The first part of the book is devoted to the study of algorithms for learning kernel classifiers. This part starts with a chapter introducing the basic concepts of learning from a machine learning point of view. The chapter will elucidate the basic concepts involved in learning kernel classifiersin particular the kernel technique. It introduces the support vector machine learning algorithm as one of the most prominent examples of a learning algorithm for kernel classifiers. The second chapter presents the Bayesian view of learning. In particular, it covers Gaussian processes, the relevance vector machine algorithm and the classical Fisher discriminant. The first part is complemented by Appendix D, which gives all the pseudo code for the presented algorithms. In order to enhance the understandability of the algorithms presented, all algorithms are implemented in Ra statistical language similar to S-PLUS. The source code is publicly available at http://www.kernel-machines.org/. At this web site the interested reader will also find additional software packages and many related publications.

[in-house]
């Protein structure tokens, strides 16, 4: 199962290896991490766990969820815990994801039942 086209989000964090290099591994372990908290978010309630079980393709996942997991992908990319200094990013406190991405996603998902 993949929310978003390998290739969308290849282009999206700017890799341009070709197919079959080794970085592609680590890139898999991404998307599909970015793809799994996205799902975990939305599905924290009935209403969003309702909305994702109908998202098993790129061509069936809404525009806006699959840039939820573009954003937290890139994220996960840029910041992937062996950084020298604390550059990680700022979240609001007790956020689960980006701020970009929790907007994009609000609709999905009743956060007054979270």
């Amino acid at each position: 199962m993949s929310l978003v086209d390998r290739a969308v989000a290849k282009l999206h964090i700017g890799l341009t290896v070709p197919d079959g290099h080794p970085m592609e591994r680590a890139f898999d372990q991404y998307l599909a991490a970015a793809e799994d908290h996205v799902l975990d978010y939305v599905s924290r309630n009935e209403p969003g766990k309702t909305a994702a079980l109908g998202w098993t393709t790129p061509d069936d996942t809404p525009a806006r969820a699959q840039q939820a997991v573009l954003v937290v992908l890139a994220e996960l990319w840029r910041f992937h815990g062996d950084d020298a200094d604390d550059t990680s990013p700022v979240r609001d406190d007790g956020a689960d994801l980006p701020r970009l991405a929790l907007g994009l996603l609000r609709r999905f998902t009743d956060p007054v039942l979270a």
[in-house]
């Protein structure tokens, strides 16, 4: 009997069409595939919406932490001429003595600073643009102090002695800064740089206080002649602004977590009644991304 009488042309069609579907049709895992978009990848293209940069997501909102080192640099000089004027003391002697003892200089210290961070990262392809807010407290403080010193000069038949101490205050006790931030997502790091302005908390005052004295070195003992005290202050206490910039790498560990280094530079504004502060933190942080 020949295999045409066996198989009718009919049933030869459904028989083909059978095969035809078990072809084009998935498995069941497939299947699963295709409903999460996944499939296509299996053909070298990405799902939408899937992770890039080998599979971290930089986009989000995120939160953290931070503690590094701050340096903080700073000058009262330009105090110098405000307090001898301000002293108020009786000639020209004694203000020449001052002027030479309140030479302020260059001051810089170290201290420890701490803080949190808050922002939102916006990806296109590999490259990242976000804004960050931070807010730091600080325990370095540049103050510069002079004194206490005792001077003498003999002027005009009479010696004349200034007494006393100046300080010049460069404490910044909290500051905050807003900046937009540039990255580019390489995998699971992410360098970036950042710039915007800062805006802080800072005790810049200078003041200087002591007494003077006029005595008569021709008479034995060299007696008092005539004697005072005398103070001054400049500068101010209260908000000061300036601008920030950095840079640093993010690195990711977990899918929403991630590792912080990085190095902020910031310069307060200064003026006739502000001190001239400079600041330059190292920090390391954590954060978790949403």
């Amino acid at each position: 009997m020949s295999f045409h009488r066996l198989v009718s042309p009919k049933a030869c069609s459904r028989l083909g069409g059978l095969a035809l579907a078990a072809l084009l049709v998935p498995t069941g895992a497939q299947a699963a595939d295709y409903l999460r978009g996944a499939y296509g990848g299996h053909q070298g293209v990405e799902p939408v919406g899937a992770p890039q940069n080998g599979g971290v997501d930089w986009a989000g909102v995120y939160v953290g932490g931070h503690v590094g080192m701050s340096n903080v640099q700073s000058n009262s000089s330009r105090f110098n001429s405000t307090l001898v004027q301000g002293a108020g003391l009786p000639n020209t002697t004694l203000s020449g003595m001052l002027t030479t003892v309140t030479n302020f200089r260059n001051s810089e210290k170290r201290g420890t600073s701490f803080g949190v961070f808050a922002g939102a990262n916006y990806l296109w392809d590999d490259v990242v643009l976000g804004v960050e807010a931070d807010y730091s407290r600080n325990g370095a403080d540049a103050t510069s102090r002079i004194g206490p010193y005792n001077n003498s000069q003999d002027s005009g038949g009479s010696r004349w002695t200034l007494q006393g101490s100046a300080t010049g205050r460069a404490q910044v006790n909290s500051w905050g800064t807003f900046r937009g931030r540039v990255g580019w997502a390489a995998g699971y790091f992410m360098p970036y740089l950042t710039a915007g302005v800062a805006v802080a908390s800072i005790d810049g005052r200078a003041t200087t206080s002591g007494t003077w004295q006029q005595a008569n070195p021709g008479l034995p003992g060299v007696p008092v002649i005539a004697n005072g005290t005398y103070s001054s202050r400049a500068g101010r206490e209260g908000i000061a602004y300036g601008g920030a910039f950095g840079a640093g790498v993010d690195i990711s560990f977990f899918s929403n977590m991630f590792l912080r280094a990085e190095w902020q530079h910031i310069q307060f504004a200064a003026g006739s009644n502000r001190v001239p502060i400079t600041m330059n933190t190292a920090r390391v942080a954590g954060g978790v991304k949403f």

The second part of the book is devoted to the theoretical study of learning algorithms, with a focus on kernel classifiers. This part can be read rather independently of the first part, although I refer back to specific algorithms at some stages. The first chapter of this part introduces many seemingly different models of learning. It was my objective to give easy-to-follow "proving arguments'' for their main results, sometimes presented in a "vanilla'' version. In order to unburden the main body, all technical details are relegated to Appendix B and C. The classical PAC and VC frameworks are introduced as the most prominent examples of mathematical models for the learning task. It turns out that, despite their unquestionable generality, they only justify training error minimization and thus do not fully use the training sample to get better estimates for the generalization error. The following section introduces a very general framework for learningthe luckiness framework. This chapter concludes with a PAC-style analysis for the particular class of real-valued (linear) functions, which qualitatively justifies the support vector machine learning algorithm. Whereas the first chapter was concerned with bounds which hold uniformly for all classifiers, the methods presented in the second chapter provide bounds for specific learning algorithms. I start with the PAC-Bayesian framework for learning, which studies the generalization error of Bayesian learning algorithms. Subsequently, I demonstrate that for all learning algorithms that can be expressed as compression schemes, we can upper bound the generalization error by the fraction of training examples useda quantity which can be viewed as a compression coefficient. The last section of this chapter contains a very recent development known as algorithmic stability bounds. These results apply to all algorithms for which an additional training example has only limited influence.